B. Merits

         “In resolving conflict of law tort questions, Washington has abandoned the lex loci delicti rule and follows the Restatement (Second) of Conflict of Laws' most significant relationship test.” Singh v. Edwards Lifesciences Corp., 151 Wn.App. 137, 143 (2009) (citing Johnson v. Spider Staging Corp., 87 Wn.2d 577, 580 (1976)). This is a two-step inquiry involving a weighing of the parties' contacts with the two jurisdictions and then, if the contacts are evenly balanced, evaluating the public policies and governmental interests of the concerned states. Id. at 143-44 (citing Johnson, 87 Wn.2d at 58-82). “Washington courts have held that these same choice of law principles apply to the issue of punitive damages.” Id. at 144-45 (examining Kammerer v. W. Gear Corp., 96 Wn.2d 416 (1981); Barr v. Interbay Citizens Bank of Tampa, Fla., 96 Wn.2d 692 (1981)).

         In determining which jurisdiction has the most significant relationship to a particular issue, which in this case is the availability of punitive damages, the Court weighs “(a) the place where the injury occurred, (b) the place where the conduct causing the injury occurred, (c) the domicile, residence, nationality, place of incorporation and place of business of the parties, and (d) the place where the relationship, if any, between the parties is centered.” Id. at 143 (citing Johnson, 87 Wn.2d at 581). Although the Court should consider each category of contacts, the Court starts with the general “presumption that in personal injury cases, the law of the place of the injury applies . . . .” Zenaida-Garcia v. Recovery Sys. Tech., Inc., 128 Wn.App. 256, 261-62 (2005).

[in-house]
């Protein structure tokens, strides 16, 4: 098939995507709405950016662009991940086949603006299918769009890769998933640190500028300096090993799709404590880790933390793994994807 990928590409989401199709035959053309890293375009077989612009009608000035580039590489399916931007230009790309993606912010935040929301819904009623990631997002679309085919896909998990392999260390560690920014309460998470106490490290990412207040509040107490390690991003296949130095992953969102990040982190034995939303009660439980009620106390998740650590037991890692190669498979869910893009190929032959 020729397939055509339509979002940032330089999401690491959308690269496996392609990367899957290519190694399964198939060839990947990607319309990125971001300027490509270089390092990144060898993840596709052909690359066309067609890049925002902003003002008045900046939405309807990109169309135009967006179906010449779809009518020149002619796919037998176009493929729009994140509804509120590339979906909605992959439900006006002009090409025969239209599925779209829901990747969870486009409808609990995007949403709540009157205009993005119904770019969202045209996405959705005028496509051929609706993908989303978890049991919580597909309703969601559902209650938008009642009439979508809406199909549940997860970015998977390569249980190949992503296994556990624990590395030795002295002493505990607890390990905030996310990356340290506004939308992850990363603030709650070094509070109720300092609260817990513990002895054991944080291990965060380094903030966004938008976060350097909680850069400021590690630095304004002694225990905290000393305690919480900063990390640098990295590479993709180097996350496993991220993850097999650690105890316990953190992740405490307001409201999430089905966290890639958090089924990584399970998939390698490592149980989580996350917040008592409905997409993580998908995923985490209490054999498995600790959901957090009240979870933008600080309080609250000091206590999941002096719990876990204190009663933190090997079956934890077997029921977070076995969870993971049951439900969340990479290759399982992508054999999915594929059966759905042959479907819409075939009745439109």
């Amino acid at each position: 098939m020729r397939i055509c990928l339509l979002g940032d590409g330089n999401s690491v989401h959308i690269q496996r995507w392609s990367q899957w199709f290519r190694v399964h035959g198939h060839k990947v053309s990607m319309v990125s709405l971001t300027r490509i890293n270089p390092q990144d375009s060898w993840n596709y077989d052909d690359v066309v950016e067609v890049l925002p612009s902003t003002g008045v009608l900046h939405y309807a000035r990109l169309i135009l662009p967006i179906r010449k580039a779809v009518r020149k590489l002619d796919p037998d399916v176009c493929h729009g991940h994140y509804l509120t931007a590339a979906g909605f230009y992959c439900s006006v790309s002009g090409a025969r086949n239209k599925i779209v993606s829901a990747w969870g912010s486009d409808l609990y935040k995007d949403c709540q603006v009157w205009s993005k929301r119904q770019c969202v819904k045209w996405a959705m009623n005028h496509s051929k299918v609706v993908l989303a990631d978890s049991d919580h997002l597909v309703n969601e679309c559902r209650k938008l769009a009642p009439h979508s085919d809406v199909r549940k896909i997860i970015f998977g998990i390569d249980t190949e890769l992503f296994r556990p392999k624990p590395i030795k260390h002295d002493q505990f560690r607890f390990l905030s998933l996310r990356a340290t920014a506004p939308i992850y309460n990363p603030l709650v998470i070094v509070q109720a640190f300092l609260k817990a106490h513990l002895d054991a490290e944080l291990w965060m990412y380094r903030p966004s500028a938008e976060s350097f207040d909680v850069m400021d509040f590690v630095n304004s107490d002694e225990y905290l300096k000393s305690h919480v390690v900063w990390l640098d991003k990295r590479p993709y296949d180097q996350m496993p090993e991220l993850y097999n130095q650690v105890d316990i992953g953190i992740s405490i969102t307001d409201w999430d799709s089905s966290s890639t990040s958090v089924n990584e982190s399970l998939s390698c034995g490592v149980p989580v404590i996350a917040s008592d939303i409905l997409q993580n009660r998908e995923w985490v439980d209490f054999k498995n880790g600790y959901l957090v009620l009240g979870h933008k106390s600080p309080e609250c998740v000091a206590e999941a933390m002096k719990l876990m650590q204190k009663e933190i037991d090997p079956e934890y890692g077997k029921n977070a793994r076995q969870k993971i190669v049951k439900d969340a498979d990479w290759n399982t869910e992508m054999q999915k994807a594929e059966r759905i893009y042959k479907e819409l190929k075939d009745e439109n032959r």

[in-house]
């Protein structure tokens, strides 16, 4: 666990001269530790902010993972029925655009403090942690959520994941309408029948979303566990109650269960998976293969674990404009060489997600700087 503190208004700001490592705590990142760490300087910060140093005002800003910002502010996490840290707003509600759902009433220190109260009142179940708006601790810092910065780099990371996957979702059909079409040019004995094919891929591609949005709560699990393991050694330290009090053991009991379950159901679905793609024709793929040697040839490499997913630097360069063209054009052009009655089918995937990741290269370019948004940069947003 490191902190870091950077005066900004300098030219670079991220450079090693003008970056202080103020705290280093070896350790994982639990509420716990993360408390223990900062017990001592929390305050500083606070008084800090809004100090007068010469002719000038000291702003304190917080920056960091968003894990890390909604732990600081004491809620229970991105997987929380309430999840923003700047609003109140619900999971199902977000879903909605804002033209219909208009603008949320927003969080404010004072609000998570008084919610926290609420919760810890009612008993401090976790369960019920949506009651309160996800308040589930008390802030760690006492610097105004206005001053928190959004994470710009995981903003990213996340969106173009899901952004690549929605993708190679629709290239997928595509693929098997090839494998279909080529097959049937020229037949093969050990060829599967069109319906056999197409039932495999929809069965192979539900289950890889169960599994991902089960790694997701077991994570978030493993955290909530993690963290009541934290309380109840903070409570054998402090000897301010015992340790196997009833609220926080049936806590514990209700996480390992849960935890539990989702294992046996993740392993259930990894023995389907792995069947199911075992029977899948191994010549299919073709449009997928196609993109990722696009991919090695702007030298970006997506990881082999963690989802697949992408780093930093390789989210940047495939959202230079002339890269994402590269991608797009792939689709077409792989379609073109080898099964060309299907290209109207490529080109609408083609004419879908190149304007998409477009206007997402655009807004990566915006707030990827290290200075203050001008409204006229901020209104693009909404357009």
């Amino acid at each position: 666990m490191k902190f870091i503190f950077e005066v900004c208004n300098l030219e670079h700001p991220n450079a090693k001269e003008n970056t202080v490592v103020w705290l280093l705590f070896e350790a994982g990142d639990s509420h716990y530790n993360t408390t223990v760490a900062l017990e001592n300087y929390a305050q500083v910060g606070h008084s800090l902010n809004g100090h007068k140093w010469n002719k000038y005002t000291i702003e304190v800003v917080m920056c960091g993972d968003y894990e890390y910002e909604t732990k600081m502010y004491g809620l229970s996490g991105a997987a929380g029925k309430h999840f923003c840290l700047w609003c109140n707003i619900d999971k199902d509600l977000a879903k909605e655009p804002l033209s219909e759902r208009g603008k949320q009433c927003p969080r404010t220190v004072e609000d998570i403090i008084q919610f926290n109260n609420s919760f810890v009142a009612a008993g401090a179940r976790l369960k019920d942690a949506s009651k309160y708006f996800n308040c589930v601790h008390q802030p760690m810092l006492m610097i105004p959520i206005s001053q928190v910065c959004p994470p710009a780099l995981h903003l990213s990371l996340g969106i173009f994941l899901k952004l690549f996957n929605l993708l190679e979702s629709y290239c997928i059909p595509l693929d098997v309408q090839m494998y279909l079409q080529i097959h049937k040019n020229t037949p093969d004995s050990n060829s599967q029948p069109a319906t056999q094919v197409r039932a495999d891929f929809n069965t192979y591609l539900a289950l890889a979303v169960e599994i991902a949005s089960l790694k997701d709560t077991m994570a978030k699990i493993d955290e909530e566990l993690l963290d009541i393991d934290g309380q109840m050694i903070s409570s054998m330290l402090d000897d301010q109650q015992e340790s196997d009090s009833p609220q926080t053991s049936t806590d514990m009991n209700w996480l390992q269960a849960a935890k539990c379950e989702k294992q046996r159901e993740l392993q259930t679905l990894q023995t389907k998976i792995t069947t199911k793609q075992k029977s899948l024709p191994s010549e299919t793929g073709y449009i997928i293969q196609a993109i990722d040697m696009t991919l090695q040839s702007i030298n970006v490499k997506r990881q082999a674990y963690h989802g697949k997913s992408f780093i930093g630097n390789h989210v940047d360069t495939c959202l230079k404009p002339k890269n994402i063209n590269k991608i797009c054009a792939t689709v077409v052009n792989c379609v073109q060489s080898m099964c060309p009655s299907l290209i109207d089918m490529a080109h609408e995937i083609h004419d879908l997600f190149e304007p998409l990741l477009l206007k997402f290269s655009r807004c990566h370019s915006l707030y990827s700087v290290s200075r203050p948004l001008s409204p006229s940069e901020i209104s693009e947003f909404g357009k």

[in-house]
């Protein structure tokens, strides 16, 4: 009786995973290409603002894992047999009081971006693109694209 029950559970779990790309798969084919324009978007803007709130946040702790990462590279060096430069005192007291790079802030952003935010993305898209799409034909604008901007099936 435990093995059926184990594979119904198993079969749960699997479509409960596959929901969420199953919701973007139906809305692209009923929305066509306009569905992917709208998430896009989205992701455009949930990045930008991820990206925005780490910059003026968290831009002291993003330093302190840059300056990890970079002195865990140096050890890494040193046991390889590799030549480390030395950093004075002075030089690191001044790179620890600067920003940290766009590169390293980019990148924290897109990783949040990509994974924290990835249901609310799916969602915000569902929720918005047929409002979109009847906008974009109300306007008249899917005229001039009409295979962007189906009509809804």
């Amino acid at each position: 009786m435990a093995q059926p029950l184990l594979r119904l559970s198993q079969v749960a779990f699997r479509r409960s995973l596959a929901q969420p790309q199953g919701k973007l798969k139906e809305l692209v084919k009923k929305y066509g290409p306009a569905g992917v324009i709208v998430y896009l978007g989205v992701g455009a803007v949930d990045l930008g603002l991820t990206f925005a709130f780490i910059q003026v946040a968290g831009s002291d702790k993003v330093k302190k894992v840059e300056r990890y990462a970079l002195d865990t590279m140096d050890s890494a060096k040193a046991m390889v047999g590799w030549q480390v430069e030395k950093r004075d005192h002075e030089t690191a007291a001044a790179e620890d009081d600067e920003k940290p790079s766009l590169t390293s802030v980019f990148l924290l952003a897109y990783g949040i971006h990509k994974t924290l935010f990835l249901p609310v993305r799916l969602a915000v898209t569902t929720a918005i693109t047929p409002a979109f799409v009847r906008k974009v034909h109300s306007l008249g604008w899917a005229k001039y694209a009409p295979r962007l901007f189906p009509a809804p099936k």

In this case, as in Garza and Wilmotte, the significant dispute involves the place where the conduct causing the injury occurred. Goetz fails to provide any additional evidence or argument that persuades the Court that Delaware law should apply. This is not a situation in which the majority of relevant decisions or omissions clearly occurred in another state. For example, in Singh, the defendant discovered the error in its software in California, and it made the decision not to recall the product in California. 151 Wn.App. at 146-47. Even though the injury occurred in Washington, the court held that California law applied because “the conduct that serves as the ...